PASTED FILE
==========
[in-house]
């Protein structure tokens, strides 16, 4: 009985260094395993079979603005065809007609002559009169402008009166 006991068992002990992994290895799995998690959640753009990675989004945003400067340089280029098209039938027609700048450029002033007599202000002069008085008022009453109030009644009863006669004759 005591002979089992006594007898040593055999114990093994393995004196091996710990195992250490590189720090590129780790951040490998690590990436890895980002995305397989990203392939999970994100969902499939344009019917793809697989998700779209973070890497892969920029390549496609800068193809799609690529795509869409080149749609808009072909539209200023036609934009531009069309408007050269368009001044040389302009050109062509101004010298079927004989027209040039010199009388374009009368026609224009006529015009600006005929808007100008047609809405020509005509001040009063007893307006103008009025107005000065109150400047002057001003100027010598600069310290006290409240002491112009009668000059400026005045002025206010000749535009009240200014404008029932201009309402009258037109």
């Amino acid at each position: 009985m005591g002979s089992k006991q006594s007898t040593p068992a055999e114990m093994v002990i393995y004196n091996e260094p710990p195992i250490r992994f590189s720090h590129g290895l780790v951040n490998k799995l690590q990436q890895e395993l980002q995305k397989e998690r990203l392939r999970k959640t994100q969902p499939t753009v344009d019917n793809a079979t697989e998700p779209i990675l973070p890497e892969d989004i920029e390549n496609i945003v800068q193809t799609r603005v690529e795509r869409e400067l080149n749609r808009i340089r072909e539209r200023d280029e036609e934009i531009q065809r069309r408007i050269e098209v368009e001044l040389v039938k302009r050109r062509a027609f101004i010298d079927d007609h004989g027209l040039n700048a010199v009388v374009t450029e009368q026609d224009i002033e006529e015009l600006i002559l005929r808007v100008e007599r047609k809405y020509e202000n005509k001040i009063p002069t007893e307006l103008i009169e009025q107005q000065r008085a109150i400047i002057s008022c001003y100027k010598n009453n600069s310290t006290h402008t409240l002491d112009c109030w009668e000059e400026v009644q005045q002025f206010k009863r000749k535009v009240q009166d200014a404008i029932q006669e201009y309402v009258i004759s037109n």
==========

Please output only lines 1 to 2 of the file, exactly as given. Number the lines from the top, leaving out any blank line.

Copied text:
[in-house]
């Protein structure tokens, strides 16, 4: 009985260094395993079979603005065809007609002559009169402008009166 006991068992002990992994290895799995998690959640753009990675989004945003400067340089280029098209039938027609700048450029002033007599202000002069008085008022009453109030009644009863006669004759 005591002979089992006594007898040593055999114990093994393995004196091996710990195992250490590189720090590129780790951040490998690590990436890895980002995305397989990203392939999970994100969902499939344009019917793809697989998700779209973070890497892969920029390549496609800068193809799609690529795509869409080149749609808009072909539209200023036609934009531009069309408007050269368009001044040389302009050109062509101004010298079927004989027209040039010199009388374009009368026609224009006529015009600006005929808007100008047609809405020509005509001040009063007893307006103008009025107005000065109150400047002057001003100027010598600069310290006290409240002491112009009668000059400026005045002025206010000749535009009240200014404008029932201009309402009258037109």